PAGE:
Ford I. Gano – Autobiography Tape 2

Liz, you asked me when I first rode a horse, or the first horse I rode. My dad got us a little old pony, he only got it from somebody who didn’t want it any more, and I think they gave that little pony to us. It wasn’t very big, it was a mare, small horse. And that’s what we had for our first horse. We didn’t even have a saddle for it, but Lynn and I both rode it bareback, whenever we could catch the other not wanting to ride it. But it did come in very handy later on after we had moved down to the China place, because I used it then to ride from the China place back to the old homestead there, in order to have a way to get across the river, and get closer to the school bus. And we had at the old barn that we had there, which I think I mentioned earlier, had a place inside the barn where we usually kept hay and things, where I could tie the pony up and leave her there all day. Now I don’t know, I think when I crossed the river, I let her drink, and when I went back home at night, I let her drink again. I don’t think she had any water during the daytime while she was standing there in the barn. Whether that was cruelty or not, I don’t think so. Horses a lot of times go without water that long, even out when you’re riding. But that was the first horse we had. There was no danger of us ever getting hurt on her, because she was the hardest horse to get to move and do anything that I ever saw around. You had to take a little paddle and paddle her back end pretty good in order to make her move forward when you wanted to go somewhere. She didn’t rein very good at all, so we had a hard time trying to rein her around and get her to go in the directions that we wanted to, but if we got her straightened out, she would carry us to where wanted to go. Well, so much for old pony.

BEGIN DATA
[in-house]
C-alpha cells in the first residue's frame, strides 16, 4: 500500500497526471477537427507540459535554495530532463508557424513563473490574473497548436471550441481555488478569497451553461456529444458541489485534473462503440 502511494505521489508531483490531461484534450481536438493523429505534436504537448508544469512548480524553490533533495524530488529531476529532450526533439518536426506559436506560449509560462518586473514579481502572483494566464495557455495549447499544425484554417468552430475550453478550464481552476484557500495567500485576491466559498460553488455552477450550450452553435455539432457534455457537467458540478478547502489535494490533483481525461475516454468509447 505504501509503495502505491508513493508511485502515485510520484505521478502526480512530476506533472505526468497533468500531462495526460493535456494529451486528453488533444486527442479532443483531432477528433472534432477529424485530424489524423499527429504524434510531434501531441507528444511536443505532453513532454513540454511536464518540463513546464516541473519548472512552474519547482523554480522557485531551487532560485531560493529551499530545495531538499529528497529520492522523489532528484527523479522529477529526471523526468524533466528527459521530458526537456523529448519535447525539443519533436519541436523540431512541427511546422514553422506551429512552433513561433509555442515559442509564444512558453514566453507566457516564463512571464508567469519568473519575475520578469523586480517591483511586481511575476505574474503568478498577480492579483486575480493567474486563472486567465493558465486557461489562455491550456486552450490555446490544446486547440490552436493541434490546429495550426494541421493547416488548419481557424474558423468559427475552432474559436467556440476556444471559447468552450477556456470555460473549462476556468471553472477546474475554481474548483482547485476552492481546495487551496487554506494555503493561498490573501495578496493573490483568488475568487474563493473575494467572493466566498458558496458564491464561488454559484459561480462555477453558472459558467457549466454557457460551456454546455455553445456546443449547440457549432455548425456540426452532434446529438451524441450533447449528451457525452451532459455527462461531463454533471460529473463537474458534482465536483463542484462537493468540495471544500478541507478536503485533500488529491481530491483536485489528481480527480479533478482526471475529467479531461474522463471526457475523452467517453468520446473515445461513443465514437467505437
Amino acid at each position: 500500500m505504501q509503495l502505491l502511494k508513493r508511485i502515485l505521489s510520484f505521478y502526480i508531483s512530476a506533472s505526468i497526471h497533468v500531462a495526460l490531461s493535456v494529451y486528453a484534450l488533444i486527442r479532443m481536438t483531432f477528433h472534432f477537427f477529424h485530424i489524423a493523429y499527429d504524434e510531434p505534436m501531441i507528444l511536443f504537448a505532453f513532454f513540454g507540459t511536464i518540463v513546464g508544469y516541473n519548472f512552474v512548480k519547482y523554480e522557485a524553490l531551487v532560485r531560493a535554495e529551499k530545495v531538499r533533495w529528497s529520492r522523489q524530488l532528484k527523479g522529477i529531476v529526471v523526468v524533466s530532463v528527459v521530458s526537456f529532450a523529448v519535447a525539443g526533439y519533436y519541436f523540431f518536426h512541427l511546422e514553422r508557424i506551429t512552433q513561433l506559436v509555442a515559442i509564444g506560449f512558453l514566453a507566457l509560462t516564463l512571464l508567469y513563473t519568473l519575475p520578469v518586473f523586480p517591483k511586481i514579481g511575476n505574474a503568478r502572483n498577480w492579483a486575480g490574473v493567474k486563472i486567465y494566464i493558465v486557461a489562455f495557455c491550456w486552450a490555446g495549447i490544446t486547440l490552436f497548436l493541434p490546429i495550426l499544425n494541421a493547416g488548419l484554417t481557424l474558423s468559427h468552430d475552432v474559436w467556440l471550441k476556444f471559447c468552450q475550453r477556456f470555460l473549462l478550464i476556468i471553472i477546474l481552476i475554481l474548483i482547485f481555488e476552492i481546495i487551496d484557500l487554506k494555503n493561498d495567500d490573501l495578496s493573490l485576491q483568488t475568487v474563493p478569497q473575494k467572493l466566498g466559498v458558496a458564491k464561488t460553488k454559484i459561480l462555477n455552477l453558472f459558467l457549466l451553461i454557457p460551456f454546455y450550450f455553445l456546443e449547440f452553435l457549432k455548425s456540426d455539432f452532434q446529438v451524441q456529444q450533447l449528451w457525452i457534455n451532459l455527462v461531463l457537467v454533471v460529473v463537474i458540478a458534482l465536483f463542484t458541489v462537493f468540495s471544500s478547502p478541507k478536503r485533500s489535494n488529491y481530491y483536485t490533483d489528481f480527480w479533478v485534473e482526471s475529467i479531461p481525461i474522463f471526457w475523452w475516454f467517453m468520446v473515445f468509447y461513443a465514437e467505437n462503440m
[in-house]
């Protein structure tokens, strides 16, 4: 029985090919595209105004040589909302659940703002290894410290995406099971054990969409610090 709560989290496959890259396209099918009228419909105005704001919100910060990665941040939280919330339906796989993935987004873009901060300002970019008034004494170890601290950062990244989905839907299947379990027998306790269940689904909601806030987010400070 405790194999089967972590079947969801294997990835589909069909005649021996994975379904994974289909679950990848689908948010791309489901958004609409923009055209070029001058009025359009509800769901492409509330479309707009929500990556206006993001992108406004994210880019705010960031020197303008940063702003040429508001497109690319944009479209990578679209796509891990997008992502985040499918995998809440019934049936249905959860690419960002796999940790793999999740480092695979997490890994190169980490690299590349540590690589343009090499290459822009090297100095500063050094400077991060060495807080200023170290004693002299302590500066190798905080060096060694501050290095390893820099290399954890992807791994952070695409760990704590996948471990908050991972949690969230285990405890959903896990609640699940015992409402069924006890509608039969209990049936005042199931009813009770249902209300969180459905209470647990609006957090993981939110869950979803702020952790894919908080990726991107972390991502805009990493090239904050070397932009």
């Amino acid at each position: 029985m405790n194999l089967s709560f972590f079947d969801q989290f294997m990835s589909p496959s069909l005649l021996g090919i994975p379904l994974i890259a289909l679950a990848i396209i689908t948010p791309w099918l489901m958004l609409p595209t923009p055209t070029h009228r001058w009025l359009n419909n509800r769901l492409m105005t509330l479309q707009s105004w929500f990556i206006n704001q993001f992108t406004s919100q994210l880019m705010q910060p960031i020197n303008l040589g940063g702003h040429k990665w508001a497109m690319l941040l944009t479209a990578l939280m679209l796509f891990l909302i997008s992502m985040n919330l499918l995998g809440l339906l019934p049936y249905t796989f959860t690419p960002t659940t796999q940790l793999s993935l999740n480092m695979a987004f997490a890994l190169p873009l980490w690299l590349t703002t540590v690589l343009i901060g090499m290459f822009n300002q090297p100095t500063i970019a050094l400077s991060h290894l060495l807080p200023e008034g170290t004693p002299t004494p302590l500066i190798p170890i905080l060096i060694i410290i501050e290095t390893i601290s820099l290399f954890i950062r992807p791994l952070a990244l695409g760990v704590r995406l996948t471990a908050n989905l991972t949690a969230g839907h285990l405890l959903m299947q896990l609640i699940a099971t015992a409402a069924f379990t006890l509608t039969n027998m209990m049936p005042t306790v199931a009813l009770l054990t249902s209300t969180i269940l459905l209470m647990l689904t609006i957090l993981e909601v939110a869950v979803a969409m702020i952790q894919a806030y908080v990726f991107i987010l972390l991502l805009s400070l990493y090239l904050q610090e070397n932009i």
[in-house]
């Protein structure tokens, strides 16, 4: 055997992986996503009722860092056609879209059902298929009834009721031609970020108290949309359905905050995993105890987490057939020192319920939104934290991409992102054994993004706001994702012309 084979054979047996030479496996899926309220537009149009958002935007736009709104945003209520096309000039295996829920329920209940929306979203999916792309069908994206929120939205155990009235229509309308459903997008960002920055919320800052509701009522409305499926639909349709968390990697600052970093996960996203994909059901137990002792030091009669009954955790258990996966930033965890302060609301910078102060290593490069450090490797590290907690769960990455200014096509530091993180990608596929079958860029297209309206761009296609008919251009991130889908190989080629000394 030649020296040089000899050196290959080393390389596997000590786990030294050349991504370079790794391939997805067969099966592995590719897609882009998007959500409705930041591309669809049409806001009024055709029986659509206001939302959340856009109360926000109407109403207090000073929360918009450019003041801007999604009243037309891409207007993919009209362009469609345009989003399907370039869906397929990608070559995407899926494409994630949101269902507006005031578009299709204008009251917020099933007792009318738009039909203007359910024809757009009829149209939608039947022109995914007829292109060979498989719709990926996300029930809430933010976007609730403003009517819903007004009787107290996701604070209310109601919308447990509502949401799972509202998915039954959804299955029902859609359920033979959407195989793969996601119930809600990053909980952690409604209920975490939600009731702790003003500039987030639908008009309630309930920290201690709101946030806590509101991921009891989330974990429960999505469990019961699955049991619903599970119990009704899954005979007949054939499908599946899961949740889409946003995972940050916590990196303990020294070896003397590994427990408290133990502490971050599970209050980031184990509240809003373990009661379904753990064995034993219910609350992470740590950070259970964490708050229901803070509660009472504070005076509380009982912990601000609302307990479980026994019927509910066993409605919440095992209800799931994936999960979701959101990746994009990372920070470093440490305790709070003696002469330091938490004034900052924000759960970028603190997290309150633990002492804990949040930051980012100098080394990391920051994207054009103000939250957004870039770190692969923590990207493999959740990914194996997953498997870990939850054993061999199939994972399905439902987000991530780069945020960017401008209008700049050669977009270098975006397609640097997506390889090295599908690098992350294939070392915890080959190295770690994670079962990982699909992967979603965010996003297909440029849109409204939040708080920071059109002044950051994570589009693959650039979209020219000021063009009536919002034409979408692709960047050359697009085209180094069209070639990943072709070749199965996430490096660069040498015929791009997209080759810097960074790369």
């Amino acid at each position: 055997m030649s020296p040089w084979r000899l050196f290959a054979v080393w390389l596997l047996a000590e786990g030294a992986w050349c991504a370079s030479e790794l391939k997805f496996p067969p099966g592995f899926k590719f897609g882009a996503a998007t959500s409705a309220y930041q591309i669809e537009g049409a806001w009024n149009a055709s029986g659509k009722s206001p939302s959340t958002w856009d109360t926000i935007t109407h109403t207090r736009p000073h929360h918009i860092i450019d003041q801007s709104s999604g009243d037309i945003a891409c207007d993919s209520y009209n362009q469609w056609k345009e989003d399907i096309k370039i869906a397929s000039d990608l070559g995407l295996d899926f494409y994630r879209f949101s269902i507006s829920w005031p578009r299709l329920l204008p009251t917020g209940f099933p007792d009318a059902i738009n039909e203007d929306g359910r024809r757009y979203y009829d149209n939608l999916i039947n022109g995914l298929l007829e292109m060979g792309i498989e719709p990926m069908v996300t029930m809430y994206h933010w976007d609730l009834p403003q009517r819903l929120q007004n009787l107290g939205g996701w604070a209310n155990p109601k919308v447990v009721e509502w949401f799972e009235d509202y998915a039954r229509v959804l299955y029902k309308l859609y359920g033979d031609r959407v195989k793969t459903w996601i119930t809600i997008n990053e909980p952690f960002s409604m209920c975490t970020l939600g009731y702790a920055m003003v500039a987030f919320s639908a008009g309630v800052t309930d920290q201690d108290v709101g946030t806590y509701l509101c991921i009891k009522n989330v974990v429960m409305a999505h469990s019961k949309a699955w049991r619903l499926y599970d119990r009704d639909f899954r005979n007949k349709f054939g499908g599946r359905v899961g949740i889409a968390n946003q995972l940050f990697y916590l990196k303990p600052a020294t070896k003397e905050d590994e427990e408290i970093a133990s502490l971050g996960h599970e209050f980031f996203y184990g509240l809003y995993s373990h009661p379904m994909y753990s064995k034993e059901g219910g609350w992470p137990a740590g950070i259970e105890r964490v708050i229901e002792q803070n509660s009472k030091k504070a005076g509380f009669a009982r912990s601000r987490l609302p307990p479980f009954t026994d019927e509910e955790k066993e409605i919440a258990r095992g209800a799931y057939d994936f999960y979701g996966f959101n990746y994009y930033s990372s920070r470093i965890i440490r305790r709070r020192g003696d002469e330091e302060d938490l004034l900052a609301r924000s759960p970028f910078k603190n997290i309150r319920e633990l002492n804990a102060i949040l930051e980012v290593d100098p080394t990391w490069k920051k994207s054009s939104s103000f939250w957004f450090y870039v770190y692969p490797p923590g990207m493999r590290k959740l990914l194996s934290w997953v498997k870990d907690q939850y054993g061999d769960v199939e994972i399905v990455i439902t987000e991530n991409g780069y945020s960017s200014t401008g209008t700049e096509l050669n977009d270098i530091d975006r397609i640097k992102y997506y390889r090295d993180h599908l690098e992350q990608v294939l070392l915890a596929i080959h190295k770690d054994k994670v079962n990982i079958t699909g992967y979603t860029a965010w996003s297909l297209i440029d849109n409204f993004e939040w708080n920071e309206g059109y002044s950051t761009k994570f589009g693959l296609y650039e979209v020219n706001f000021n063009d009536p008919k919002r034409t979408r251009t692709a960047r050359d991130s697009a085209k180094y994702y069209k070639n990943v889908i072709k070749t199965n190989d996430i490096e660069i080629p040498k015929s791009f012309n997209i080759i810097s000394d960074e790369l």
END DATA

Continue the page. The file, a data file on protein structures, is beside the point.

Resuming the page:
I did have some horses later on, and I’ll tell about them at a later stage, when I get back over to a later phase in my life. Right now I want to come back to the old Rudy Valley ranch there and describe the barn a little better. I described it somewhat when I told about the roof blowing off of it. Along with the barn, we had a place to keep hay, store hay in the middle of it, and we had a place on both ends where we could park something, some piece of equipment. My dad used it to park his little old Model A Ford that we drove, and we had quite an interesting incident, because back in those days, they weren’t very much of an auto. We had to crank ‘em by hand; they didn’t have a starter on them or anything. You had to get around in front of ‘em, and get the spark set just right; if you didn’t it would kick the daylights out of you when you tried to crank it. But after we got the spark and the gas set just right, we’d go around to the front of the car, and turn it slightly with the crank there (you had to get that in the right position to make it hold) and pull it up to compression – it was kind of like starting a Fairbanks-Morse engine, only you did it with our hands instead of our foot. And we would give it a quick pull then, and sometimes it wouldn’t crank over, and the spark would come and it would zip itself backwards, and if you didn’t get the crank out of it, the crank would whirl around and hit you on the hand and give you one deuce of a blow, sometimes it would even break a finger if you didn’t get it out of the way.

Anyway, my dad had it parked there in the east end of our barn, and was up against a kind of a chicken-wire separation between that part of the barn and where you’d get the hay (we also kept other things in there, incidentals that we wanted to get out of the way, get out of the weather). While he was cranking it one day, why, the clutch went into gear, and started forward, and caught him between the front end of the car and that chicken wire fence. There was enough give to that chicken wire that he didn’t really get hurt real bad, but he couldn’t free himself from that situation and he started hollering to beat the band. "Somebody come and help me!"

I think my mother got out there in time to rescue him from being squashed, as he thought he was going to be by that motor vehicle pushing him up against that screen. Well that was a typical part of a model A animal. It run by a couple of pedals down around your feet, and sometimes the clutch system would not come completely out when you released it, and then in that case, why, you had to slam on the brake there in order to keep it from going to forward. Well, I’m not going to try to tell you how we used to manage to drive a model A vehicle, but that was a basic principle in that situation.